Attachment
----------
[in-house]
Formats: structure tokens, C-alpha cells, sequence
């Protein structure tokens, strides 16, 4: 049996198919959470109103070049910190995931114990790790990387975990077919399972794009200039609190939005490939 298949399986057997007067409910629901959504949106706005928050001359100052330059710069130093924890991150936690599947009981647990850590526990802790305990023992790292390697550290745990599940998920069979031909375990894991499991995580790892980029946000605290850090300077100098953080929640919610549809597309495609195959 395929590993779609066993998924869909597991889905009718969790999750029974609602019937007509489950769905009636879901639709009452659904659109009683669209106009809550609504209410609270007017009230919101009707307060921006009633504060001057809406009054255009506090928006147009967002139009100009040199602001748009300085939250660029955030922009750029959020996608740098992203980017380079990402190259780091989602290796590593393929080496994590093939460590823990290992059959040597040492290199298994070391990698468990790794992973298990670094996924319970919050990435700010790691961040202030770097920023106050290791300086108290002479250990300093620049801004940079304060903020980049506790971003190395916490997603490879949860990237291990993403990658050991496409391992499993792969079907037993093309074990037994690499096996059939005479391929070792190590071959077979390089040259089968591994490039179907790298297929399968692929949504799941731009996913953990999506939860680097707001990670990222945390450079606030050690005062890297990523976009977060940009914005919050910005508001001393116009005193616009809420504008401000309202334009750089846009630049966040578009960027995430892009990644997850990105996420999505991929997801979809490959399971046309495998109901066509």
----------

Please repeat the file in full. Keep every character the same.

[in-house]
Formats: structure tokens, C-alpha cells, sequence
């Protein structure tokens, strides 16, 4: 049996198919959470109103070049910190995931114990790790990387975990077919399972794009200039609190939005490939 298949399986057997007067409910629901959504949106706005928050001359100052330059710069130093924890991150936690599947009981647990850590526990802790305990023992790292390697550290745990599940998920069979031909375990894991499991995580790892980029946000605290850090300077100098953080929640919610549809597309495609195959 395929590993779609066993998924869909597991889905009718969790999750029974609602019937007509489950769905009636879901639709009452659904659109009683669209106009809550609504209410609270007017009230919101009707307060921006009633504060001057809406009054255009506090928006147009967002139009100009040199602001748009300085939250660029955030922009750029959020996608740098992203980017380079990402190259780091989602290796590593393929080496994590093939460590823990290992059959040597040492290199298994070391990698468990790794992973298990670094996924319970919050990435700010790691961040202030770097920023106050290791300086108290002479250990300093620049801004940079304060903020980049506790971003190395916490997603490879949860990237291990993403990658050991496409391992499993792969079907037993093309074990037994690499096996059939005479391929070792190590071959077979390089040259089968591994490039179907790298297929399968692929949504799941731009996913953990999506939860680097707001990670990222945390450079606030050690005062890297990523976009977060940009914005919050910005508001001393116009005193616009809420504008401000309202334009750089846009630049966040578009960027995430892009990644997850990105996420999505991929997801979809490959399971046309495998109901066509």